The sliding side doors of the buggy had large windows. Combined with the wide windshield in front of us, we were looking at a panoramic view of Ontario’s countryside. Straight roads sliced through dying corn...

Best Outdoors/Adventure Feature - Second Place

Category Sponsor: 
Ontario Parks
Award Winner: 
Jenn Smith-Nelson


Adventure travel: petting wolves at Quebec's Parc Mahikan

Is it crazy to want to kiss a wolf?

I have no fear as I enter the enclosure; I've been waiting for this moment for most of my life.

Created in 2009 by Gilles Granal, a Frenchman who raises sled dogs, Parc Mahikan (Cree for "wolf") is an eco-adventure park in the Saguenay-Lac-St-Jean region of Quebec, in Canada, that offers a unique experience: interaction with wolves.

"I think all people who have sled dogs love wolves. It's a mysterious animal," says Granal, who, with his tattoos of the animal and...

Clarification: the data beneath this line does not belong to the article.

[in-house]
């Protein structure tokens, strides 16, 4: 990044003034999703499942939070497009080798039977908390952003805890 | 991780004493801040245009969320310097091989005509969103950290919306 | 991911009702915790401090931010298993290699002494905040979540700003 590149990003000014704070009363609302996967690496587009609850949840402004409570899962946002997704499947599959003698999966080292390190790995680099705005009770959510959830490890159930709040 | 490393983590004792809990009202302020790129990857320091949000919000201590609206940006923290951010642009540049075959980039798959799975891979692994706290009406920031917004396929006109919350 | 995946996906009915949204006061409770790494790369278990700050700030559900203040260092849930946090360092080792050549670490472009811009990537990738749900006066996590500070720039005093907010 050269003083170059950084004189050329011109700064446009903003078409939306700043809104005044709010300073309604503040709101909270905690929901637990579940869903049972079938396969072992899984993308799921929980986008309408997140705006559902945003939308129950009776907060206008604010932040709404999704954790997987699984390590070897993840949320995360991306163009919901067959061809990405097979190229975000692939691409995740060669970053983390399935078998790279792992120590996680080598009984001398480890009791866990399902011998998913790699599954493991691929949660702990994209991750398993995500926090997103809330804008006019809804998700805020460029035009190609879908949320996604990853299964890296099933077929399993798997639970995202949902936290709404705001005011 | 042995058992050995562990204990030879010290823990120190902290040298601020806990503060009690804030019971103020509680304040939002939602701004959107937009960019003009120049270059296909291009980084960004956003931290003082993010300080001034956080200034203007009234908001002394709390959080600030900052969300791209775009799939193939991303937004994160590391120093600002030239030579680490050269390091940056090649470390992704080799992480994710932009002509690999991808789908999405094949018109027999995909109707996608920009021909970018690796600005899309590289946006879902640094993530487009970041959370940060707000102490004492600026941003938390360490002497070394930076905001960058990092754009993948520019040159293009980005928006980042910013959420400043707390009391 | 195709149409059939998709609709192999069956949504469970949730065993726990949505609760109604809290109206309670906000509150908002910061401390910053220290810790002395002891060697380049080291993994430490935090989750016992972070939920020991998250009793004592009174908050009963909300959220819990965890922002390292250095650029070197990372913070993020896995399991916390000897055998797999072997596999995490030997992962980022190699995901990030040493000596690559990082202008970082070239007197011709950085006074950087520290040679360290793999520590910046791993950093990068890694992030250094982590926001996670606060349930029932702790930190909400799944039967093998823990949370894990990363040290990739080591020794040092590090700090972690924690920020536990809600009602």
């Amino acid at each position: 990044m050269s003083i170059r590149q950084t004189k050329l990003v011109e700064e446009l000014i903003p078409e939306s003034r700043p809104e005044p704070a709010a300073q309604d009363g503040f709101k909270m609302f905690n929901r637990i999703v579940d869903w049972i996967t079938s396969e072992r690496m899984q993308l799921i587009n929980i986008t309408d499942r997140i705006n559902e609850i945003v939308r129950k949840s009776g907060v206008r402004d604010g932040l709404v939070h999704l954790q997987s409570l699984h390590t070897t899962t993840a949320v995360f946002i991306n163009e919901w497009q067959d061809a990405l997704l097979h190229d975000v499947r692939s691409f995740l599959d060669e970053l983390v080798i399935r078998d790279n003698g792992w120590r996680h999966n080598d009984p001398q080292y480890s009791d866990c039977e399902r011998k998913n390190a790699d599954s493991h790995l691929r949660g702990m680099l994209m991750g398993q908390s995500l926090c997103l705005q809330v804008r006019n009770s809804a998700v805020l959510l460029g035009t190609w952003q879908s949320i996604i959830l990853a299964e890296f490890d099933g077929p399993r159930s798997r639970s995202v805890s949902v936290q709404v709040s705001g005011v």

Best French Language Feature - First Place

Category Sponsor: 
Parks Canada
Award Winner: 
Aurélie Resch


Les sentinelles du Pacifique

J'ai 4 ans. Je regarde fixement la bougie que je viens de demouler avec ma mere. Elle a un facies impressionnant. Un visage tout en longueur, le nez plongeant, les traits.denues d'expression. «On trouve ces statues de visages dans une ile tres loin, perdue au milieu du Pacifique. L'ile de Paques.» Je n'ai pas allume cette bougie. Je l'ai regardee. Encore et encore. 40 ansa pres, je fixe les Moal epars devant moi, sur «le nombril du Pacifique». Rapa Nui pour les natifs, l'Ile de Paques pour les Occidentaux. Un caillou a quelque 3 700 km.

«...

Best Food and Drink Feature - First Place

Category Sponsor: 
Cayman Islands
Award Winner: 
Cinda Chavich


SEAWEED SEASON

Sea vegetables are among the most nutritious plants on earth – and we are literally swimming in the stuff.

Go out to almost any island beach at low tide and you’ll see electric green sea lettuce and dark purple laver clinging to the rocks, fronds of frilly brown alaria (a.k.a. wakame), and salty sea asparagus at the high water line. Vast forests of kelp shelter small fish and other ocean life just off shore, and their wide flat blades and bulbous floats are often found washed up on the sand after a storm.

For the uninitiated, it can all seem like...

Best Food and Drink Feature - Second Place